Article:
Speaking of wars, another problem for Caesar was the vast number of them that he was caught up in. He fought 98 wars in all (!) broken down as 56 offensive wars and 42 defensive wars. By way of comparison, Frederick engaged in 37 total wars and Hammurabi was caught up in 36 of them. Caesar found himself in far, far more wars than anyone else in this game. Now obviously that was heavily driven by his own choices since he started so many wars himself but it does help to explain why Rome was frequently trailing badly in terms of infrastructure. It often felt to me as though Caesar was some kind of feral animal, thrashing about wildly and striking out in every direction but without finding much success. Sometimes his wars went poorly and that was simply it. Unfortunately, even when his wars went well, they were constantly undercut by additional factors outside Caesar's control. There were repeated games where he conquered Suleiman at great cost only to see half of the captured cities flip over to Gandhi's control due to India's massive cultural presence. Other times Caesar would be winning a war against Frederick only to have Suleiman or Elizabeth or even Gandhi race across the map to backstab him. Or he would be steamrolling over Suleiman when Germany launched an attack from the north. In Game #14, Caesar had knocked out Suleiman and 80% of Frederick only to have Gandhi send tanks to the other side of the continent to eliminate him. There was always another enemy out there who had been teching away in peace for the last 200 years and had units that Rome couldn't match.

The net result was Julius Caesar suffering an amazing 80% elimination rate. That includes the two games where no one died, and Caesar was looking at an even worse 90% elimination rate before he reached the finishing date in the last two games that I watched. He was only First to Die twice and had a lot of late elimination dates, Turn 307 and Turn 311 and Turn 322 and Turn 356 and Turn 305 and Turn 349. In other words, Caesar was a tough out and he didn't give up easily even when he was way behind in tech. He just couldn't match four different AI leaders simultaneously running a farmer's gambit on the map. Caesar did not have a clear target to absorb and snowball off of like Suleiman did with Gandhi. Frederick would have been the best option there but every time that Caesar tried to conquer Germany he always found himself backstabbed from another direction. It was also highly difficult for Caesar to win that matchup; Frederick had better land and could always drag out the fighting into a quagmire such that even if Caesar won he'd be too far behind technologically afterwards. There just wasn't much that Caesar could do on this map to turn his position into a winner. The relatively cramped map probably didn't help as Caesar tends to be excellent at expanding and there simply wasn't enough open terrain for him to leverage in this world. He did manage 8 kills, more than Frederick and Hammurabi despite their vastly higher survival rates, which isn't bad considering how rarely Caesar survived to the finish. I think that if you swapped Caesar and Frederick's starting positions, he'd be in a much better position since he wouldn't constatly be fighting with his natural ally Suleiman. This may be worth of investigation as a curiosity piece.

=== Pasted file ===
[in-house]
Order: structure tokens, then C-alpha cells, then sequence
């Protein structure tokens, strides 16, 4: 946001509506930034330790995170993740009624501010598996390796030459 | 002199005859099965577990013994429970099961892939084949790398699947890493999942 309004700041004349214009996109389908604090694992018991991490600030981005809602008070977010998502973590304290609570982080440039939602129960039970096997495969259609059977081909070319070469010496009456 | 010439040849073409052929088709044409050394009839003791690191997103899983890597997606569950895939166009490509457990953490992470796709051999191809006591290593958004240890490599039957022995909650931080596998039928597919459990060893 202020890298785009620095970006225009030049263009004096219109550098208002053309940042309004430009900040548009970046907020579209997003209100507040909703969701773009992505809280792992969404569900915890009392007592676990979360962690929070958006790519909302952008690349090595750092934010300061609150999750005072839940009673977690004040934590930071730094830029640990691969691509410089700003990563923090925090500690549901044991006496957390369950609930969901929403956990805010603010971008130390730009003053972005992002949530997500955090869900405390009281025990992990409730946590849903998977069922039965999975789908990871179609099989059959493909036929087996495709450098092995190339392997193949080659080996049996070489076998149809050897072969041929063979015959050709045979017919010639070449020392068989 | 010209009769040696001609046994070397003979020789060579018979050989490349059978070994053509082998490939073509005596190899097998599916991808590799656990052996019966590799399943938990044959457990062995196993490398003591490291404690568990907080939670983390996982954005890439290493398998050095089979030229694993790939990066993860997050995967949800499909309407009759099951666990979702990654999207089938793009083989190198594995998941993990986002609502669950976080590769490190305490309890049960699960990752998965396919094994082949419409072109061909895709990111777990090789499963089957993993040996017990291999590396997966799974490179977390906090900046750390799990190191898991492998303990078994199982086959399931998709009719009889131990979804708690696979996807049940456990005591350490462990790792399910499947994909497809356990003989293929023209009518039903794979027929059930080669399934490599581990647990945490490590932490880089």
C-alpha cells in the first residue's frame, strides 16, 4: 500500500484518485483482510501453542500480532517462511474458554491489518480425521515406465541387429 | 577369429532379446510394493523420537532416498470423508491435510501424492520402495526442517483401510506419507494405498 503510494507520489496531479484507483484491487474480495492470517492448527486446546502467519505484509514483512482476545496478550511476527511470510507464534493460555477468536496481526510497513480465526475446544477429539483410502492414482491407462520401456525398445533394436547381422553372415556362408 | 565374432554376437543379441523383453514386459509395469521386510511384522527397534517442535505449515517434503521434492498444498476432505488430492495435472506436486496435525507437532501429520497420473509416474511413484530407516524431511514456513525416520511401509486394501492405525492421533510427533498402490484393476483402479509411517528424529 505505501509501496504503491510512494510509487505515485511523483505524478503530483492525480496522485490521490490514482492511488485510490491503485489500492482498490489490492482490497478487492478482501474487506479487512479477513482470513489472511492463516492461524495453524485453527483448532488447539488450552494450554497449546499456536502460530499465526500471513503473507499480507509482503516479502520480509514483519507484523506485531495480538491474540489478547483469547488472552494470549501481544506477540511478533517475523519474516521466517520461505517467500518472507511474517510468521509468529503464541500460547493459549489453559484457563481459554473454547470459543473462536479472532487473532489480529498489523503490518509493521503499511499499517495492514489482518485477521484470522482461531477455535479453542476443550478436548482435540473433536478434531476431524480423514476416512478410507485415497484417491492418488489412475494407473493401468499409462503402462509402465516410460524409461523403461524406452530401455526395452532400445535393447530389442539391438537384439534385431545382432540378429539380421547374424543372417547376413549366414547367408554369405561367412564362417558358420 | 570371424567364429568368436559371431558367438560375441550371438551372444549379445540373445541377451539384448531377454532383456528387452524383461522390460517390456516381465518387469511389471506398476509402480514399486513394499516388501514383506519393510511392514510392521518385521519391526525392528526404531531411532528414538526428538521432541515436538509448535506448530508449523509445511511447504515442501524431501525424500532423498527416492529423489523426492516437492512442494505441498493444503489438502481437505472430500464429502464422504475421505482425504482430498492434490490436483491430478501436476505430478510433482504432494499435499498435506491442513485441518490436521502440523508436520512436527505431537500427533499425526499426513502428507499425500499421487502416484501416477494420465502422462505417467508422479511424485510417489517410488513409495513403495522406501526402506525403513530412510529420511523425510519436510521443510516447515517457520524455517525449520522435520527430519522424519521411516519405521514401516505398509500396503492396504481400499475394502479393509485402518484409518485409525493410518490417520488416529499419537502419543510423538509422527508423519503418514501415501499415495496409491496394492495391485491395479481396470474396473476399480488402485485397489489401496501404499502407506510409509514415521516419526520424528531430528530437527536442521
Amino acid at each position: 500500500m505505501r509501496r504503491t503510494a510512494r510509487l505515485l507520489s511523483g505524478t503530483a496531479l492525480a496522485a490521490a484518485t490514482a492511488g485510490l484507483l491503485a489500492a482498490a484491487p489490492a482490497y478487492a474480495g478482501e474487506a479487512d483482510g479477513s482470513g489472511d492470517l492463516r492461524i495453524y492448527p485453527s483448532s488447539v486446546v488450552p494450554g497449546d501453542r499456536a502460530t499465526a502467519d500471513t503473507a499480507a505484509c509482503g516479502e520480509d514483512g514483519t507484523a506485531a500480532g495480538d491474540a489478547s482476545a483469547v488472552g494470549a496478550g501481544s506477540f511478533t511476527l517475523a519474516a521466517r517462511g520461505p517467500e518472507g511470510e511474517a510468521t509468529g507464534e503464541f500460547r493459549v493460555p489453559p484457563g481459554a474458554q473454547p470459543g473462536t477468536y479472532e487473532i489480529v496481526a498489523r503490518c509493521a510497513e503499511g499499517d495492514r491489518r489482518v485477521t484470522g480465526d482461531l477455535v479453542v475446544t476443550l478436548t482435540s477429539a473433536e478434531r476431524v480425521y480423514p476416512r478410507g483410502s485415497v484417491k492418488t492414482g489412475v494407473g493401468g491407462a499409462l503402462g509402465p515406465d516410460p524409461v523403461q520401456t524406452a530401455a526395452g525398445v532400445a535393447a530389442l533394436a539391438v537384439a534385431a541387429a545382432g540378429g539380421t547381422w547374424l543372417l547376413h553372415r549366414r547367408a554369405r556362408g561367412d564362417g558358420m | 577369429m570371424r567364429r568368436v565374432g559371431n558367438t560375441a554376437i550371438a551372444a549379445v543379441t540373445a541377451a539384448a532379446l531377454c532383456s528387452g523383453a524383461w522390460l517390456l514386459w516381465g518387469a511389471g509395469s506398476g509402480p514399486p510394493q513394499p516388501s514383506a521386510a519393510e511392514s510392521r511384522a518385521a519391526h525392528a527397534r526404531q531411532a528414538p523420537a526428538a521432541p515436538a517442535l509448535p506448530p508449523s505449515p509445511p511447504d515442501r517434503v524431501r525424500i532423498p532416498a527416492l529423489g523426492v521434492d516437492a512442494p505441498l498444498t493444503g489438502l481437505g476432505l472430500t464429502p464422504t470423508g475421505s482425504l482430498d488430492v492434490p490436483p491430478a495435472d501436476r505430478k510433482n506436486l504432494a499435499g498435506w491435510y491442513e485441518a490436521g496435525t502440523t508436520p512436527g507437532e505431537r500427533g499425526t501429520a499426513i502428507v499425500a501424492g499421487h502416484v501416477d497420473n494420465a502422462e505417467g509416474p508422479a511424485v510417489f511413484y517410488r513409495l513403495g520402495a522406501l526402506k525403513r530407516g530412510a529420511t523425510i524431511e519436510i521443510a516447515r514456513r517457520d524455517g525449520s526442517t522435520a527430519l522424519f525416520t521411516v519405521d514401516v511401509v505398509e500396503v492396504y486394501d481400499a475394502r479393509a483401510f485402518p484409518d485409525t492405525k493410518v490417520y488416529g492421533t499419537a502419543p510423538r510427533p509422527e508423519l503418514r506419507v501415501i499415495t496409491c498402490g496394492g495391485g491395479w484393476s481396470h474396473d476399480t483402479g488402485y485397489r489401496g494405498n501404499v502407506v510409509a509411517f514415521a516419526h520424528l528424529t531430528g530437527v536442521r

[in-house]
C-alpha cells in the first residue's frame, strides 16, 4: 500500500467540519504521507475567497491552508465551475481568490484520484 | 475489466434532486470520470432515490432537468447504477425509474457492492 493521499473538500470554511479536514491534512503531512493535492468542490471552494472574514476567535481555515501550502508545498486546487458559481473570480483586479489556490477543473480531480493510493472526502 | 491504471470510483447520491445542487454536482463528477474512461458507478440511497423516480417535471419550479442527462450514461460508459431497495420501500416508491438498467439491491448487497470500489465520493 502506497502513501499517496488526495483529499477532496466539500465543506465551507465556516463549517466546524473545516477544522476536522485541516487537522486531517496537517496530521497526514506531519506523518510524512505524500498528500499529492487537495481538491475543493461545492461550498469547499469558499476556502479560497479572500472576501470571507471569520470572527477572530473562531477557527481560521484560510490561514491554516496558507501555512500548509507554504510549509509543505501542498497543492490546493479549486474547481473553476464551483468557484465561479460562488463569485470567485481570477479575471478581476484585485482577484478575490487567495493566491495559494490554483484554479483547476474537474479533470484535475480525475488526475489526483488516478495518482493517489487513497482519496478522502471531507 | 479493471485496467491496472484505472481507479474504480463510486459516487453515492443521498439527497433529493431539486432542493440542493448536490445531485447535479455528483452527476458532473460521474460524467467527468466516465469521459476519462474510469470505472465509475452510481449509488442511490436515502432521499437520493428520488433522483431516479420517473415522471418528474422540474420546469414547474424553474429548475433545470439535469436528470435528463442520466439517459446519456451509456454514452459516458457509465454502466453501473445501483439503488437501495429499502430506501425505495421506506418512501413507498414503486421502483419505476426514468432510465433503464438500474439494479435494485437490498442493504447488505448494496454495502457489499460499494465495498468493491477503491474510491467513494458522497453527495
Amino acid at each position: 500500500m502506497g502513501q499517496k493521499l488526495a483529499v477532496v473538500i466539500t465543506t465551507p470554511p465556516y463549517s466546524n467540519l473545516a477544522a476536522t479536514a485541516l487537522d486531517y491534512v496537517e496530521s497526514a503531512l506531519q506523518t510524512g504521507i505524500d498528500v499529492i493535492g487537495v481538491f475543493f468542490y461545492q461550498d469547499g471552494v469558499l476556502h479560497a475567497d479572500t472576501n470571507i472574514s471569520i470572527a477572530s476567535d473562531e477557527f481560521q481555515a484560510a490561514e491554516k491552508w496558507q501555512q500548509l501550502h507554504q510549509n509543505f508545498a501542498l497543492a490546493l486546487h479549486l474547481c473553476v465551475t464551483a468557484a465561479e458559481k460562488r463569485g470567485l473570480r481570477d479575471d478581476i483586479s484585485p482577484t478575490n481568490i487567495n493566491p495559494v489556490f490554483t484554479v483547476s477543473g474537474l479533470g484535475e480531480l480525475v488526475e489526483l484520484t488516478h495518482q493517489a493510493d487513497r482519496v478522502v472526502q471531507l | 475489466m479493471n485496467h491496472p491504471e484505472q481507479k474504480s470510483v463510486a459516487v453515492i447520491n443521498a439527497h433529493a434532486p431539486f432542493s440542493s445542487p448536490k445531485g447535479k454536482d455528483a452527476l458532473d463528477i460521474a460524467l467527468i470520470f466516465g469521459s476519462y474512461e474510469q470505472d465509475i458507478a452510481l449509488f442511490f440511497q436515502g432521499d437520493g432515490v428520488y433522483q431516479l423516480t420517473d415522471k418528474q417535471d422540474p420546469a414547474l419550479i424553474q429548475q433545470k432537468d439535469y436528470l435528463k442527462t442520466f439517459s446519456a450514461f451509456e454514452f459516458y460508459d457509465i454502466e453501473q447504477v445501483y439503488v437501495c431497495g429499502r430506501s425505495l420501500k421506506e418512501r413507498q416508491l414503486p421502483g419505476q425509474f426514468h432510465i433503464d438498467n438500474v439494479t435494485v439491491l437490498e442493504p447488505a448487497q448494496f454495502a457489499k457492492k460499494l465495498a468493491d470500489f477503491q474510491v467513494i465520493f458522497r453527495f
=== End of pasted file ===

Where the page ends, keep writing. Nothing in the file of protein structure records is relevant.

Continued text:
This game had no clear answers as far as the picking contest went. There was no dominant AI in terms of winning the game and there was also no big favorite for First to Die. It seems to have been roughly even odds as far as whether Gandhi or Frederick or Elizabeth would win the game and the other two categories were pretty much a total crapshoot. One clear thing to emerge from these alternate history scenarios was that Domination was not a viable victory condition, only showing up in a single match. Spaceship and Cultural had about the same odds of taking place with Frederick favoring the former and Elizabeth the latter. This was one of the more unsatisfying games to explore for alternate histories since it didn't yield up much in the way of clear answers. Most of the games were a big jumble and then one of the high peace weight leaders eventually came out on top. Still, if you enjoy the setups where the high peace weight leaders get a chance to showcase their stuff, this was the game for you. It's rare to see Diplomatic victories occur more often than Domination ones but that was the case this time around.